27 Economics 882 History of Modern Macroeconomics (Spring 2013, Module 2) 27 The Rise of the Representative Agent The neoclassical growth model  Solow  optimal growth in the 1960s  the planning roots of the “representative agent” Ignoring aggregation

28 Economics 882 History of Modern Macroeconomics (Spring 2013, Module 2) 28 New Keynesian Macroeconomics Rational expectations is not the issue Failures of new classical models to account for business cycles   imperfections – e.g., menu costs  cost stickiness  perfectionist accounts – e.g., coordination failure, multiple equilibrium, or sunspot models Room for policy Saltwater/Freshwater Off the boil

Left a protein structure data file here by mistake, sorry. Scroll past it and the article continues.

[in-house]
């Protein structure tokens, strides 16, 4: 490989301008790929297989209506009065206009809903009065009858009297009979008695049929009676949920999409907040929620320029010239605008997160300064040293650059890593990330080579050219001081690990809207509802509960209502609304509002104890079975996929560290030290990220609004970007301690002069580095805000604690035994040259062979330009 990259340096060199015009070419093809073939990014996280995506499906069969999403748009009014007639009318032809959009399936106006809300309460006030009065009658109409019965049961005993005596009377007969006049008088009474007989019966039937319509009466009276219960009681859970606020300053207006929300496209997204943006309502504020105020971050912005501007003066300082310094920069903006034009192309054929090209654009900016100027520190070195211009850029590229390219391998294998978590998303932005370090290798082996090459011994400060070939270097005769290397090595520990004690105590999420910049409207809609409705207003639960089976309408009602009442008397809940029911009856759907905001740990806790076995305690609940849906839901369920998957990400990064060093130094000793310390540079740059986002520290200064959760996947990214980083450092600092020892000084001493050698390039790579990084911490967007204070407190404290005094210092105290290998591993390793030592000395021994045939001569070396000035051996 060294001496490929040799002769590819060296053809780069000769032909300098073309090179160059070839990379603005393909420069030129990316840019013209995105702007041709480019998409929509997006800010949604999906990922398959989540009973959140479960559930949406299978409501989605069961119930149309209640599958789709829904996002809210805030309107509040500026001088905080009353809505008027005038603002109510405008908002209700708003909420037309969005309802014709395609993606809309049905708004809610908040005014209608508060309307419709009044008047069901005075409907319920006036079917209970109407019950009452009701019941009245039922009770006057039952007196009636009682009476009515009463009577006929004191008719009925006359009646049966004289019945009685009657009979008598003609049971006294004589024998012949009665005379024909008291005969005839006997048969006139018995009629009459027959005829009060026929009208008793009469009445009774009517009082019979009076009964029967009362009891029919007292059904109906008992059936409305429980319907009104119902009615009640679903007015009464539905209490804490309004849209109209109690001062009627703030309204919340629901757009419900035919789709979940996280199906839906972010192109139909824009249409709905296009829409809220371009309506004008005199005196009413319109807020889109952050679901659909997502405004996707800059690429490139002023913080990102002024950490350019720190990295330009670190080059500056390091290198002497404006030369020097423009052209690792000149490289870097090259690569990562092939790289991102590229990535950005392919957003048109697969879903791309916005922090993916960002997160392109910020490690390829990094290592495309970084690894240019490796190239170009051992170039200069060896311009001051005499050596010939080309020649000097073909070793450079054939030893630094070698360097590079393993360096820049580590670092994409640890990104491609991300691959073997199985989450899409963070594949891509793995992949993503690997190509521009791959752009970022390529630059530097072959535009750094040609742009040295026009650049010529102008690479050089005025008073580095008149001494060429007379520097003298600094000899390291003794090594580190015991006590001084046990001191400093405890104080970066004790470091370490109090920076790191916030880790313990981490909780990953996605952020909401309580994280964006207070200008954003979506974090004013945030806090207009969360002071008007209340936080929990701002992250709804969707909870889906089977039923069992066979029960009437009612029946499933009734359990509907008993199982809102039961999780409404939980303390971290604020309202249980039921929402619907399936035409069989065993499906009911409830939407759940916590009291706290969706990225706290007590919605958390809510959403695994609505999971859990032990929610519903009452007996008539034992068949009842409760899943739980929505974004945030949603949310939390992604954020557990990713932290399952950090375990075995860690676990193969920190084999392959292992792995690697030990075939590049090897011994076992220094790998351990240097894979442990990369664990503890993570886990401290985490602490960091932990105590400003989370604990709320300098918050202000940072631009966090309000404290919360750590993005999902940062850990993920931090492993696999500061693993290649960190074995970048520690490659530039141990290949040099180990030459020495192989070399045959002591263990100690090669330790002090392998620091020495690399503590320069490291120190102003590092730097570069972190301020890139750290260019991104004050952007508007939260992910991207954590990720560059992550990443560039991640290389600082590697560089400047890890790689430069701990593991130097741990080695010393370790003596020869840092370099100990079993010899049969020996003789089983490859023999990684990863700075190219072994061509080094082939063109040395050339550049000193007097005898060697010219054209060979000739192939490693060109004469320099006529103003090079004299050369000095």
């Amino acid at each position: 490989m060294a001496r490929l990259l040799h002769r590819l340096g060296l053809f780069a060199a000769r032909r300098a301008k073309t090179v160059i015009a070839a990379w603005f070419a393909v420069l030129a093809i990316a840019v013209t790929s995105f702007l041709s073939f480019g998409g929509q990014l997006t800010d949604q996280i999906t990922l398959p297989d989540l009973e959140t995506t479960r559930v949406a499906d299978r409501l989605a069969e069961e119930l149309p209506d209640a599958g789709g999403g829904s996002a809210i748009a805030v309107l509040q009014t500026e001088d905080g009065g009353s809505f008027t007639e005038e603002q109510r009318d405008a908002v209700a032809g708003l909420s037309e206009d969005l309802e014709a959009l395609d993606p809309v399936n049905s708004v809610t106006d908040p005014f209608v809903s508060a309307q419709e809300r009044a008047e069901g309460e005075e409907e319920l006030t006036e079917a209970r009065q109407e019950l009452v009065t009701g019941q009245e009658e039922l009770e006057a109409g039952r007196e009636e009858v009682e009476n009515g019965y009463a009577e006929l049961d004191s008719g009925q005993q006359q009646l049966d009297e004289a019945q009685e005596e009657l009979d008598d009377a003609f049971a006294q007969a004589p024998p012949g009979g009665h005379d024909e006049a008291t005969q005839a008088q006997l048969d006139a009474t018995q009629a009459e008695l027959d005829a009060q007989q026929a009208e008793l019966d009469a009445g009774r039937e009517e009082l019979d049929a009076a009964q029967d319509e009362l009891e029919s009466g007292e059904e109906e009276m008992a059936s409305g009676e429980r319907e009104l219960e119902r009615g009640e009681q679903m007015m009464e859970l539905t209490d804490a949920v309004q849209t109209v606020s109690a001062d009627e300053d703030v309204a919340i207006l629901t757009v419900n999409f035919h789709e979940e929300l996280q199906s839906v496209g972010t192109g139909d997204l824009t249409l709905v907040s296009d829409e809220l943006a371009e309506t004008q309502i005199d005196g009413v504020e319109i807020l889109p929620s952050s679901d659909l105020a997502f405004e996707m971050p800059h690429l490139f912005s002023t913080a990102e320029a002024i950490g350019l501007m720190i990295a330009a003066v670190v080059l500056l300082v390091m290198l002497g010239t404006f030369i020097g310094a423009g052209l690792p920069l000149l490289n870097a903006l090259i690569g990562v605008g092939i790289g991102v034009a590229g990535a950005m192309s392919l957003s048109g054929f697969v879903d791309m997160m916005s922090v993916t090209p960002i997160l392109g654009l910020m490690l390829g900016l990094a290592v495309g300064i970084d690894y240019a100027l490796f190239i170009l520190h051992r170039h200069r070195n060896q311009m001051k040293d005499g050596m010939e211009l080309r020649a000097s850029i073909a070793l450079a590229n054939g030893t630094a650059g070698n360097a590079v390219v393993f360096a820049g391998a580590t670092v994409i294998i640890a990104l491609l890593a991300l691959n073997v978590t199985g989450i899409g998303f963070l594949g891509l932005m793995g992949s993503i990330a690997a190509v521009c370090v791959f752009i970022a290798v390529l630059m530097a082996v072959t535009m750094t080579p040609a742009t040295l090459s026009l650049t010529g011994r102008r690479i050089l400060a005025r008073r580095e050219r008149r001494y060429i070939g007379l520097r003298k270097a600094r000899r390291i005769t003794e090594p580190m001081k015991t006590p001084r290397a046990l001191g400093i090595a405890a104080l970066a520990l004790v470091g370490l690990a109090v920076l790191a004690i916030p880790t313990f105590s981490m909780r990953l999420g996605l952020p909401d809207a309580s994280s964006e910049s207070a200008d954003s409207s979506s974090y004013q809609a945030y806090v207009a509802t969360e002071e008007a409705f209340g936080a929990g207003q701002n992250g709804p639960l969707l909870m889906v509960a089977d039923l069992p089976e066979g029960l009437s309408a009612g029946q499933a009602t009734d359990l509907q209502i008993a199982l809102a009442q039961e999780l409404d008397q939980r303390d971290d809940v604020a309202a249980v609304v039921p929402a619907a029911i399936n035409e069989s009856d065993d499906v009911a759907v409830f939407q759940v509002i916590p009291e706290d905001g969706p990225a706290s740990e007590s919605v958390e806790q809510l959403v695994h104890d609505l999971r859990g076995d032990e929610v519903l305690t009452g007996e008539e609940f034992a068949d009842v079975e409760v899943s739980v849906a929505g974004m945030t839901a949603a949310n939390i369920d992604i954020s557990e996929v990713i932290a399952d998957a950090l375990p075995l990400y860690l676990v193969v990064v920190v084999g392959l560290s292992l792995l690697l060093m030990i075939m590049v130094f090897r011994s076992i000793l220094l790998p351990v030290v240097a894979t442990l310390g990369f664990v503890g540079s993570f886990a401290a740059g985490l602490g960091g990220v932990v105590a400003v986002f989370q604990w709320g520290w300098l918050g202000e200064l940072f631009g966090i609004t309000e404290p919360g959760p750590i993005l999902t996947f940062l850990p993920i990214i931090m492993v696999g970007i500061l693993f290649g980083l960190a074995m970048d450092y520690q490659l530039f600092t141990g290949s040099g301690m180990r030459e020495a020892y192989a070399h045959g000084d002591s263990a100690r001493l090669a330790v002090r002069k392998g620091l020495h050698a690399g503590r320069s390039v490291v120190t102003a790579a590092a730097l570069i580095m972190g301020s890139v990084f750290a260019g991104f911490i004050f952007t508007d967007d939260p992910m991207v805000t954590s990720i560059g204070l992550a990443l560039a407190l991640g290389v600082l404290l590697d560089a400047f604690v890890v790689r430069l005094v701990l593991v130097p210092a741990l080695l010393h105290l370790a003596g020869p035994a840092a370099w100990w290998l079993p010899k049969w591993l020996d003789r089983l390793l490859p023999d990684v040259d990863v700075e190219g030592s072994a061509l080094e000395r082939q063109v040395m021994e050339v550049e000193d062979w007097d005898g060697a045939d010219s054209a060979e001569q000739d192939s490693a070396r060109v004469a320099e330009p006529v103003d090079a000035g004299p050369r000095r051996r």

29 Economics 882 History of Modern Macroeconomics (Spring 2013, Module 2) 29 Much Left Out Truncation of history post-1982 Growth theory Macro labor theory Finance Macroeconometrics in the VAR tradition Monetary policy modeling and more...

30 Economics 882 History of Modern Macroeconomics (Spring 2013, Module 2) 30 Thanks  The End